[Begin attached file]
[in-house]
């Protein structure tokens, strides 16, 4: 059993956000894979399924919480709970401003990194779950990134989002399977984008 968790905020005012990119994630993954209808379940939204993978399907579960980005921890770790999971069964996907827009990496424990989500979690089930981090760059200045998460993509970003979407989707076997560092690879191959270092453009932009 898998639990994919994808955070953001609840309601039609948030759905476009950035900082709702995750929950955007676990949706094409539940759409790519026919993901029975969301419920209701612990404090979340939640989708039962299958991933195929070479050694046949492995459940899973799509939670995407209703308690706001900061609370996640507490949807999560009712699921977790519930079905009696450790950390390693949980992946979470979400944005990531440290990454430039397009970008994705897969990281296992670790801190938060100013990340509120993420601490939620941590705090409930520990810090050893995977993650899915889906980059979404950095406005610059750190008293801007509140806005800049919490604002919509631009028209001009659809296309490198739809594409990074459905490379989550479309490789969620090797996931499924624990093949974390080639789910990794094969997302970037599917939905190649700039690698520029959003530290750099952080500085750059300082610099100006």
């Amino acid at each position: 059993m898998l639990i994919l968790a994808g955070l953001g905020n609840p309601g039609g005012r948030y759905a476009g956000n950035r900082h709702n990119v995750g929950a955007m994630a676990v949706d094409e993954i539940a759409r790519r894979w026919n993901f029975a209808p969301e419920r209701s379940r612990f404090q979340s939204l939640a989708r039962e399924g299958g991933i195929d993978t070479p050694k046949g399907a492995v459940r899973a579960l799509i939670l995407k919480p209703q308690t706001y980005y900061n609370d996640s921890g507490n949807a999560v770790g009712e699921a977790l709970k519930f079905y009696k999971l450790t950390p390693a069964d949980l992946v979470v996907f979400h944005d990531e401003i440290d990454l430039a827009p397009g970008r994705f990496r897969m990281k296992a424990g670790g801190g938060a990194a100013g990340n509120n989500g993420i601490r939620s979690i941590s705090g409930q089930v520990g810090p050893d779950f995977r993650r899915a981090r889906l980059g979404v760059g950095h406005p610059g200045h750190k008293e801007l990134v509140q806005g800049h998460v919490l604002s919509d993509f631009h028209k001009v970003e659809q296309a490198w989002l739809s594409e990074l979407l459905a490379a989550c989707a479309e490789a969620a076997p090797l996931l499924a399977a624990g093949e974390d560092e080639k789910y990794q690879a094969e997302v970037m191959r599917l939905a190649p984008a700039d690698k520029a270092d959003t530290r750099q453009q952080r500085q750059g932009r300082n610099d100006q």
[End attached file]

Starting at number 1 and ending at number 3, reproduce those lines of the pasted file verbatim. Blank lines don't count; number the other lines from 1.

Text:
[in-house]
């Protein structure tokens, strides 16, 4: 059993956000894979399924919480709970401003990194779950990134989002399977984008 968790905020005012990119994630993954209808379940939204993978399907579960980005921890770790999971069964996907827009990496424990989500979690089930981090760059200045998460993509970003979407989707076997560092690879191959270092453009932009 898998639990994919994808955070953001609840309601039609948030759905476009950035900082709702995750929950955007676990949706094409539940759409790519026919993901029975969301419920209701612990404090979340939640989708039962299958991933195929070479050694046949492995459940899973799509939670995407209703308690706001900061609370996640507490949807999560009712699921977790519930079905009696450790950390390693949980992946979470979400944005990531440290990454430039397009970008994705897969990281296992670790801190938060100013990340509120993420601490939620941590705090409930520990810090050893995977993650899915889906980059979404950095406005610059750190008293801007509140806005800049919490604002919509631009028209001009659809296309490198739809594409990074459905490379989550479309490789969620090797996931499924624990093949974390080639789910990794094969997302970037599917939905190649700039690698520029959003530290750099952080500085750059300082610099100006």
């Amino acid at each position: 059993m898998l639990i994919l968790a994808g955070l953001g905020n609840p309601g039609g005012r948030y759905a476009g956000n950035r900082h709702n990119v995750g929950a955007m994630a676990v949706d094409e993954i539940a759409r790519r894979w026919n993901f029975a209808p969301e419920r209701s379940r612990f404090q979340s939204l939640a989708r039962e399924g299958g991933i195929d993978t070479p050694k046949g399907a492995v459940r899973a579960l799509i939670l995407k919480p209703q308690t706001y980005y900061n609370d996640s921890g507490n949807a999560v770790g009712e699921a977790l709970k519930f079905y009696k999971l450790t950390p390693a069964d949980l992946v979470v996907f979400h944005d990531e401003i440290d990454l430039a827009p397009g970008r994705f990496r897969m990281k296992a424990g670790g801190g938060a990194a100013g990340n509120n989500g993420i601490r939620s979690i941590s705090g409930q089930v520990g810090p050893d779950f995977r993650r899915a981090r889906l980059g979404v760059g950095h406005p610059g200045h750190k008293e801007l990134v509140q806005g800049h998460v919490l604002s919509d993509f631009h028209k001009v970003e659809q296309a490198w989002l739809s594409e990074l979407l459905a490379a989550c989707a479309e490789a969620a076997p090797l996931l499924a399977a624990g093949e974390d560092e080639k789910y990794q690879a094969e997302v970037m191959r599917l939905a190649p984008a700039d690698k520029a270092d959003t530290r750099q453009q952080r500085q750059g932009r300082n610099d100006q």